Judge now, and learn the facts later. It seems that's how the public lives in this digital age. You hear a story about a man who
allegedly abused his wife and automatically think, "He's guilty."
It's not until the "not guilty" verdict comes out months, or in some cases years, later and people realize they've falsely accused someone of a heinous act AND helped to spread it across various social media platforms. We all know it's not always good to judge a book by its cover. But it happens.
Here are 10 times celebrities were falsely accused by media and the general public and vindicated after the fact.
The Dallas Cowboys released him shortly after Virginia police
accused him of shoplifting. As it turned out, Lucky Whitehead was not the suspect authorities were looking to capture. How's that for messed up?
Right at the beginning of his career in 2002 Brian Banks was falsely
accused of rape by a high school classmate . It wasn't until 2012, ten years after the accusation and five years after being released from prison for the sexual assault conviction, that Brian was exonerated. He now serves as an advocate for the falsely accused.
A 23-year-old waitress from Washington accused David Copperfield of rape in 2008. The alleged victim accused the celebrity of taking her to his private island and sexually assaulting her. Police later
dropped the charges after the woman accused another man of a similar crime. Really?
The famed rapper was recording his 1993 album, 'Doggystyle,' when police came and arrested him for his part in the death of rival gang member Phillip Woldermariam. Snoop didn't pull the trigger but was driving the getaway car, which was enough for the authorities and general public to condemn him for murder. The justice system eventually
acquitted Snoop on all counts. As for the public, well, the verdict is still out.
Regardless of how you feel about the O.J. Simpson case— which caused racial division and legal uproar—you have to admit that the former NFL player was given a "not guilty" verdict.
O.J. was accused of murdering his ex-wife, Nicole Brown-Simpson, and her friend, Ronald Goldman, in 1994. He wasn't cleared of such charges until October 1995. Unfortunately, in some courts of public opinion people still find him guilty. His latest book titled, "If I Did It" certainly doesn't help prove his innocence.
Here's another one the public court of opinion refuses to release. Kobe Bryant was accused of raping a hotel employee in Colorado in 2003. He admitted to having sexual relations with the 19-year-old, which was wrong due to his marriage to Vanessa Bryant, but swore that such intimacy was not forced.
Kobe must have been speaking some truth because the woman refused to testify against him and all charges were dropped. Still, even with the justice system telling Kobe to go and sin no more, some critics still cannot get over the notion of the former NBA star stepping out on his wife. Shame!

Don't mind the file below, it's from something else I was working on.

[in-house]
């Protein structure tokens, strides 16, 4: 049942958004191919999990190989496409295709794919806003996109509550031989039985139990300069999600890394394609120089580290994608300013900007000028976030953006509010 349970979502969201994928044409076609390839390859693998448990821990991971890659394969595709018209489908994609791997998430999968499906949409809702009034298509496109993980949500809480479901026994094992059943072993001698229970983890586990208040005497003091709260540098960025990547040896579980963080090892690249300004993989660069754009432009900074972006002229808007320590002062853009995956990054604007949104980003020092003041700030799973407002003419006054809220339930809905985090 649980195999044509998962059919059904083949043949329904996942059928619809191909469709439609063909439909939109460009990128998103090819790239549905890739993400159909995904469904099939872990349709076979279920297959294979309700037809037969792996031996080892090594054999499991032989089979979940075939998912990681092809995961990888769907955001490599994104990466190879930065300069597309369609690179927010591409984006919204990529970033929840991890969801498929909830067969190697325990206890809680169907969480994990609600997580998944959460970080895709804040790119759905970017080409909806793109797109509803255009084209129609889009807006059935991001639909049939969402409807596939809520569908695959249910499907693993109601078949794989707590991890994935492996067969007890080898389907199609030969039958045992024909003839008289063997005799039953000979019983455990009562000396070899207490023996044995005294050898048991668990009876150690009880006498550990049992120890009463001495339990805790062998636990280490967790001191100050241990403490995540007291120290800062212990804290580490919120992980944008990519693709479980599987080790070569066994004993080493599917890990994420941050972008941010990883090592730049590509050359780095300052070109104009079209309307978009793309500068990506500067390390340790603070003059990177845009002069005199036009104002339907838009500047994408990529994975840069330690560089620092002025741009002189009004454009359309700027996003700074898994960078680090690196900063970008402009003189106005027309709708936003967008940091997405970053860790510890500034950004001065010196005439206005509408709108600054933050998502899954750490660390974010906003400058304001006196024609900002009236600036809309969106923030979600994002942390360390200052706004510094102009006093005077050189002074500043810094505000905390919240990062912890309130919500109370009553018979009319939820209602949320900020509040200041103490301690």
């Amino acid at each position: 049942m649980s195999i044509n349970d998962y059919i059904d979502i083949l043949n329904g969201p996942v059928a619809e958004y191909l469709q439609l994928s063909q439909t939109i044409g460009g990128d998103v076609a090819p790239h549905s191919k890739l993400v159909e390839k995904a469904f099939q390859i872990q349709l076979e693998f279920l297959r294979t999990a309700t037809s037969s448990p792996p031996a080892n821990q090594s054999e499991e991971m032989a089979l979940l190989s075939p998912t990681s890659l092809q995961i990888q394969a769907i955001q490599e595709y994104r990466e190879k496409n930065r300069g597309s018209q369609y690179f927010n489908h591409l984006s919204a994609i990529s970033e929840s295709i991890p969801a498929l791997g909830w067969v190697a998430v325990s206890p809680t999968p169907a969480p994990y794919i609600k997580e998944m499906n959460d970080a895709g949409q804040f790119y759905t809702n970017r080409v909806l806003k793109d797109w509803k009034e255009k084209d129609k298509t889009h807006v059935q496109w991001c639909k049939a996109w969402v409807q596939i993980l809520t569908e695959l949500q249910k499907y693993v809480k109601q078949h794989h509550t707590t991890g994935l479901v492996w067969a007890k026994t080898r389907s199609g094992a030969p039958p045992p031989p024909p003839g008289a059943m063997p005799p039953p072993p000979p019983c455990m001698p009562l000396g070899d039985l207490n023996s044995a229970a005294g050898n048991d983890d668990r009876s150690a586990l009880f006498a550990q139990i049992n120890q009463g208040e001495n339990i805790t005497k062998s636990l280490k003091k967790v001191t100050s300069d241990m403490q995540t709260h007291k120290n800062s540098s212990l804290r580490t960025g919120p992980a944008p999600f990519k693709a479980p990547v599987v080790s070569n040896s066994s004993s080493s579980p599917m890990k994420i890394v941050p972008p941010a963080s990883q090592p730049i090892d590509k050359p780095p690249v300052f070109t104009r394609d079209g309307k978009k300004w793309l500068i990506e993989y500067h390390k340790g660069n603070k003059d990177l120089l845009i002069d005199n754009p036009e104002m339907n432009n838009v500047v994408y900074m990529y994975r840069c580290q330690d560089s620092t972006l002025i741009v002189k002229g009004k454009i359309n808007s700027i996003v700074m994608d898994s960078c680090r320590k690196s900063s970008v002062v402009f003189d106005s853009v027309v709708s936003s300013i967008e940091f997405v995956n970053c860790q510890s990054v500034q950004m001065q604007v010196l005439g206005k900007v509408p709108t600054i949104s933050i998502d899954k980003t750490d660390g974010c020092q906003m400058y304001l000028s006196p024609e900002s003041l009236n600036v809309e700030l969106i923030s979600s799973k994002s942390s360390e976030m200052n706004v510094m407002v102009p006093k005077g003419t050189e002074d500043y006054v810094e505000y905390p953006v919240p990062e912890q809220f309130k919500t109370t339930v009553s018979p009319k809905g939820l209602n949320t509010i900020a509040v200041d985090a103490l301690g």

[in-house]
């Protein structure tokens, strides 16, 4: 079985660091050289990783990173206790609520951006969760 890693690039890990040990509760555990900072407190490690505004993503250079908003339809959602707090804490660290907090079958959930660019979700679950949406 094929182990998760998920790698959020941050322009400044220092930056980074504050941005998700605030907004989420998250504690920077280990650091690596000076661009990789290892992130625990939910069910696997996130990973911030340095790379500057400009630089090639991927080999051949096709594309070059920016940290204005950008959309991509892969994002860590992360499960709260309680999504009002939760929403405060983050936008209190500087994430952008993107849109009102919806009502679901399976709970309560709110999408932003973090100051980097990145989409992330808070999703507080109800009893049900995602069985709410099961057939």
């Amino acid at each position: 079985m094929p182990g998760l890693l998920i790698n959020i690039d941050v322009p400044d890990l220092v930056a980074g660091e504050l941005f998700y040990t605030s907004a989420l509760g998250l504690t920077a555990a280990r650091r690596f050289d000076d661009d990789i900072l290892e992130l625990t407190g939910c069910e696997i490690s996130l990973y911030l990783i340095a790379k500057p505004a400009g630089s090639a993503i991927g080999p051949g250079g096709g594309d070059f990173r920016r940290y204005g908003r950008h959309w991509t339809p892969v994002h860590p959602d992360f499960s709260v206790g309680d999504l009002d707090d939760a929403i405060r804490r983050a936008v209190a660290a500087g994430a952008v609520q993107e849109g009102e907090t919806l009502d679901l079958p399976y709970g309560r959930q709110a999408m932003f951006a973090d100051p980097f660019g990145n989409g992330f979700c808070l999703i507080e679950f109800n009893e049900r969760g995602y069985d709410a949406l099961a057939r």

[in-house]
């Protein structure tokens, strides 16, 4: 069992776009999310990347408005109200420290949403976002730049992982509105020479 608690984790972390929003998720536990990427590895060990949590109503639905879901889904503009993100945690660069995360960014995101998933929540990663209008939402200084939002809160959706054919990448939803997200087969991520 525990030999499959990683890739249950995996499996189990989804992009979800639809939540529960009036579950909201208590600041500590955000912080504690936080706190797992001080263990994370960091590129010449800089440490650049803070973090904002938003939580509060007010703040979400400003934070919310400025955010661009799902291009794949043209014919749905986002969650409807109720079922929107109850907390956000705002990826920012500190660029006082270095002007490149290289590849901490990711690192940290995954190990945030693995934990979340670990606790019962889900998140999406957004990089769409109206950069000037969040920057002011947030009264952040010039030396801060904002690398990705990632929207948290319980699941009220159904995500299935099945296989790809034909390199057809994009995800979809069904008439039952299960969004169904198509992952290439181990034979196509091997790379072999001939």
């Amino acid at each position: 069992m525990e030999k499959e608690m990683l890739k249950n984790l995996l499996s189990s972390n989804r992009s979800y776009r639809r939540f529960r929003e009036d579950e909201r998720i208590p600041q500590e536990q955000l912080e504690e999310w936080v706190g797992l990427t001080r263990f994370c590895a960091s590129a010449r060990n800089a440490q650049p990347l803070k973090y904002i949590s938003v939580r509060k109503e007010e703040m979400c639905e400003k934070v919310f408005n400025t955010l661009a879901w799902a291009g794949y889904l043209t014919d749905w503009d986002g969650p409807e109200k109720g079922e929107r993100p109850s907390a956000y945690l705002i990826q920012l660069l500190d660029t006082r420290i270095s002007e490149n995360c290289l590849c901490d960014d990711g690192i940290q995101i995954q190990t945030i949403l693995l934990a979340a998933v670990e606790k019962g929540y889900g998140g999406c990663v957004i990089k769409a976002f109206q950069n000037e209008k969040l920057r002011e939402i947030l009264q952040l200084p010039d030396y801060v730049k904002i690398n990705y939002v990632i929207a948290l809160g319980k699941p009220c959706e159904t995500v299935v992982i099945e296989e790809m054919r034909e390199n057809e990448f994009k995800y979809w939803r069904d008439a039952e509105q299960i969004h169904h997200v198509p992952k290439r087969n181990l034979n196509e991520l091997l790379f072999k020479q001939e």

There's always that one. Wade Exum, the United States Olympic Committees Director of Drug Control Administration from 1991 to 2000, decided to release a list of athletes who he felt should have been disqualified due to using illegal drugs from 1988 to 2000 all the way in 2003. The former director's efforts were his best attempts to build a case against the organization, which he ultimately lost. Anyway, Wade mentioned Carl Lewis in his claims and, of course, the Olympian
responded with a viable defense. The USOC supported Carl's claims of innocence back then and now and that's the end of it. Move. On.
How many times does a person have to tell you that they are not the person that you think they are for you to believe them? So a woman, convinced that she was attacked by Marshawn Lynch of the Seattle Seahawks, went to great lengths to ensure that the star athlete suffered for his crimes of assault and property damage in 2014.
Here's the thing: Marshawn was nowhere in sight at the time of the incident. In fact, police in Washington found that the football player was resting in a hotel room at the time of the woman's alleged assault. A witness whom the woman mistook for Marshawn said he told her repeatedly that he was not the Seattle Seahawks player. Some people are just bent on falsehoods. Anyway, police decided to
charge the woman with making a false statement.
The late Gospel singer was found in possession of powdered cocaine in 1982. Andrae held that the drugs belonged to a friend who was living in his apartment at the time. Police arrested Crouch and later released him on $2,500 bail. No charges were filed by the authorities, but some critics still hold Crouch to his 1982 incident even though he is no longer living to defend himself. Tough crowd!
Johnny Depp's ex-wife, Amber Heard, accused her then-husband of assaulting her with a cell phone in 2015. According to Amber, Johnny picked up a mobile device and threw it at her during an altercation. The object struck her on the cheek and eye, but police didn't see enough injuries to bring up a case against Johnny. In fact, the authorities said they saw no evidence of assault. Interesting. Anyway, Amber decided to
drop the pending charges against her ex-husband with prejudice, which means that she cannot file them again. Johnny Depp and Amber Heard's divorce was finalized in 2016.